Props where they’re due but, you know...whatever.
Mick did his drum solo during World Turning, including coming out front of the stage with his bongo. So, there was that.
Stevie dedicated Landslide to the service dog of a woman she’d met recently at a hand doctor’s appointment. Neil finger-picked Landslide and sang along to himself, smiling every time the crowd’s singing roared. At the end of the song, the duo came together, arms outstretched toward each other. A roadie stepped right into my line of sight at this moment (grrr) but I think Neil kissed her on the cheek. Maybe they just squeezed hands but there appeared to be a leaning in. I wonder what it’s like to be these people whose every actions we scrutinize like this?
I’ve known of Mike Campbell for as long as I can remember, and I’ve never had anything but nice thoughts for him, but my focus was always on Tom Petty in that world. I knew Mike was a talented guitarist but I didn’t really appreciate it until he started playing “my” Fleetwood Mac’s songs. And come to find out, he’s an absolute sweetheart too. Halfway through Dreams last night, early on in the show, he handed me the pick he was playing with. He leaned over and held it out, waiting for me to reach up and take it from him.
Looking up at him as I took it, through his sunglasses, I could see that he was looking me right in the eyes. I can’t imagine he knew how much I adore Lindsey (unless he recognized Lindsey’s pick around my neck, heh) or how much I fought attending a show, but it sure did seem like a gesture of appreciation from him to me for giving him a chance. It was so touching. Later on in the show, he tossed picks out to other people but, as far as I could see, I was the only one he handed one to directly. I’ll remember that moment always. It was yet another moment in a long line of magical moments care of Fleetwood Mac.
This is going to be the hardest part for me. I’ve been saying since (reluctantly) getting on board with the new guys that, no, they aren’t Lindsey, but that doesn’t have to mean they’re bad. It’s just a different sound than with Lindsey but it’s... okay. I say now: Mike and Neil are good. Very good. Period. On their own and when they’re playing together. They deserve to be talked about in their own right without comparisons to Lindsey, but of course those comparisons are inevitable and understandable given the situation. In any case, they were a dynamic team and there's a genuine warmth between them. They seem to truly like each other and their roles in the band.
It felt like a Fleetwood Mac show to me. And I would suspect the capacity crowd felt much the same, judging from the cheers and applause they received. Cleveland brought the house down for all of Fleetwood Mac. I never quite understood what they were going for with the “new band” thing. I thought it was a slap in the face, frankly. But I get it now: Love us or hate us but do it because of what we are, not because of what was. I find myself hoping these six manage to make new music together so that we’re given a genuine opportunity to do just that.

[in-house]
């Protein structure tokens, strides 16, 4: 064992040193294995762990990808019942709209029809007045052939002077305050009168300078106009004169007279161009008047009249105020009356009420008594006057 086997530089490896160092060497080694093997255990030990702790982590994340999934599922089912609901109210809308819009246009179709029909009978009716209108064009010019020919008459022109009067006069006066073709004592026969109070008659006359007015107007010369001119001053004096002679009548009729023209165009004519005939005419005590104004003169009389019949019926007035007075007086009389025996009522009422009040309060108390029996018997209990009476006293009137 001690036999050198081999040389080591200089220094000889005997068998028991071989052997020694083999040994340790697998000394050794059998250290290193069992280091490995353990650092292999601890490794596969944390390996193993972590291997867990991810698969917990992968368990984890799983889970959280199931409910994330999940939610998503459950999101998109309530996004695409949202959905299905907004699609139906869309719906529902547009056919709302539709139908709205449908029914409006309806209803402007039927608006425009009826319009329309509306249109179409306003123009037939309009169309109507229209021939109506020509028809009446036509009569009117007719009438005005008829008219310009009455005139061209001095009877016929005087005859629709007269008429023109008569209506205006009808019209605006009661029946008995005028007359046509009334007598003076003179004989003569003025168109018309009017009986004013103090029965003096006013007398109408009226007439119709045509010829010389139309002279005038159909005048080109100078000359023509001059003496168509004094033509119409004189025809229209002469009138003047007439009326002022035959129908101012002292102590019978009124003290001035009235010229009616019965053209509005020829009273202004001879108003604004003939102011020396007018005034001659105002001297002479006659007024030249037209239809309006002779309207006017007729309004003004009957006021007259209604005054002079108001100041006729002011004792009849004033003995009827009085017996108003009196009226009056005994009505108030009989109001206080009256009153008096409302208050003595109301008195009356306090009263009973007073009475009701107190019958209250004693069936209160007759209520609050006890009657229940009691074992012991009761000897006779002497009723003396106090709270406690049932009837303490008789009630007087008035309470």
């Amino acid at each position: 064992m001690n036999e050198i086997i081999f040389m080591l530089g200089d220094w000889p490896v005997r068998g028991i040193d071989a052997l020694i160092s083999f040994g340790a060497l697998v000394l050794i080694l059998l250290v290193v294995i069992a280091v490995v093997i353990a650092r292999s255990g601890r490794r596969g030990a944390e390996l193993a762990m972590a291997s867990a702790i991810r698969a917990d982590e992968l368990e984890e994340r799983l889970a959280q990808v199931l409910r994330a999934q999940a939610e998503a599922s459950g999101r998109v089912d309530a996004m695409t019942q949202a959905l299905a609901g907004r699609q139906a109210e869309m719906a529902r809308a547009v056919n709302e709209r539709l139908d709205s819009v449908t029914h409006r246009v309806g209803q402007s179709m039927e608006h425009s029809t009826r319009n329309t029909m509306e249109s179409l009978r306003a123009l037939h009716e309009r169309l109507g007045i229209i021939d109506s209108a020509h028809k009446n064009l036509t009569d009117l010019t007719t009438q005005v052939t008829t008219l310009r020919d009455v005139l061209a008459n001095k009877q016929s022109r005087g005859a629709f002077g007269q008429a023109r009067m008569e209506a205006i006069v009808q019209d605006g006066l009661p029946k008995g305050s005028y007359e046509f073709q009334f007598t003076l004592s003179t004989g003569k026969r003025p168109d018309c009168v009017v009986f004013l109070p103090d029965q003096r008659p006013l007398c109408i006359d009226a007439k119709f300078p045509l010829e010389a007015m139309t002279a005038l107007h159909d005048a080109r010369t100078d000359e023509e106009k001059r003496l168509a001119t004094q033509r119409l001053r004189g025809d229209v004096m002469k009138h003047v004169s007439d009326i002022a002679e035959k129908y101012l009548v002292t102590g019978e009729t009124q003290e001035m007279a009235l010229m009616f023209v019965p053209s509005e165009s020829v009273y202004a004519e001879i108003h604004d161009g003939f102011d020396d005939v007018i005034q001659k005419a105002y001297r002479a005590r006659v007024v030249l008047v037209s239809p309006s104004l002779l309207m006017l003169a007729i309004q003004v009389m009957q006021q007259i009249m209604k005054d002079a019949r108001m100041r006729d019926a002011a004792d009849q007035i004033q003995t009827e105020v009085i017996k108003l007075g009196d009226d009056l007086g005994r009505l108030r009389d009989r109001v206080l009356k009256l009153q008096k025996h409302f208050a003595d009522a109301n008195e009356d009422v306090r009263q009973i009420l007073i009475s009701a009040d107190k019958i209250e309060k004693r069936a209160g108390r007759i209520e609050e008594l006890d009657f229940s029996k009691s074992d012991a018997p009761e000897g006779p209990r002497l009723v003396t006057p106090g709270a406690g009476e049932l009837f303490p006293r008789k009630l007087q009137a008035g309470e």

Lastly: Was it a technically perfect show? No. I’m going back through the videos I recorded: Christine’s voice isn’t what it used to be. Stevie’s voice is strong but her range is kaput. Mick has Taku to supplement his sound. An amp blocked him from my view for most of the night, but I think John is still over there be-bopping away all on his own but he’s John. He's got this. He was even smiling last night?
But here’s the thing: These imperfections make it that much more special. And these imperfections would exist even if Lindsey was still in the band. And for this fan, that's okay.
I wasn’t even alive yet when Fleetwood Mac was in their heyday. I don’t recognize that Fleetwood Mac as my Fleetwood Mac. I’ve only ever known and loved an aging Fleetwood Mac. And like the Skin Horse tells the Velveteen Rabbit: “When a child loves you for a long, long time, not just to play with, but REALLY loves you, then you become Real...Generally, by the time you are Real, most of your hair has been loved off, and your eyes drop out and you get loose in the joints and very shabby. But these things don't matter at all, because once you are Real you can't be ugly, except to people who don't understand.”
I understand. I heard none of these imperfections while I was in that arena. I felt only magic. Fleetwood Mac will never be ugly to me because they have become Real. I have loved them for a long, long time, not just to play with, but really loved. I will adore them always. I will love them long after their eyes drop out and they become very shabby. I will choose to see Christine sing Everywhere, and Little Lies, and You Make Loving Fun with an imperfect voice over a perfect voice that is not Real.
So maybe it’s the music itself, in the end. I thought Fleetwood Mac meant Lindsey, Stevie, Christine, Mick & John to me. To the lost girl who discovered this band 21 years ago, it will always mean those five to me.
But grown up me gets lost too. It gets a bit chaotic in here at times and Fleetwood Mac has always been able to calm me down. It did it again last night. I had nothing but soul-cleansing tears left for them by the time they got to Free Fallin’ and that’s not even a Fleetwood Mac song. But it was Fleetwood Mac playing it, a Fleetwood Mac that now includes Tom Petty’s lifelong friend and musical partner. And with Tom’s image throughout the years flashing on the screen, a story high behind them, it was a glaring reminder that none of this will last forever.
So I’ll appreciate it. I’ll appreciate them, the five and the six, for as long as we are these energies here in this life together.
Nothing else really matters for me, in the end.
Link to videos from last night: https://www.youtube.com/watch?v=w7BsHrBz03E&list=PLp4yhBj6NHp8ZnYs7OtVoyow4ByBC72Hw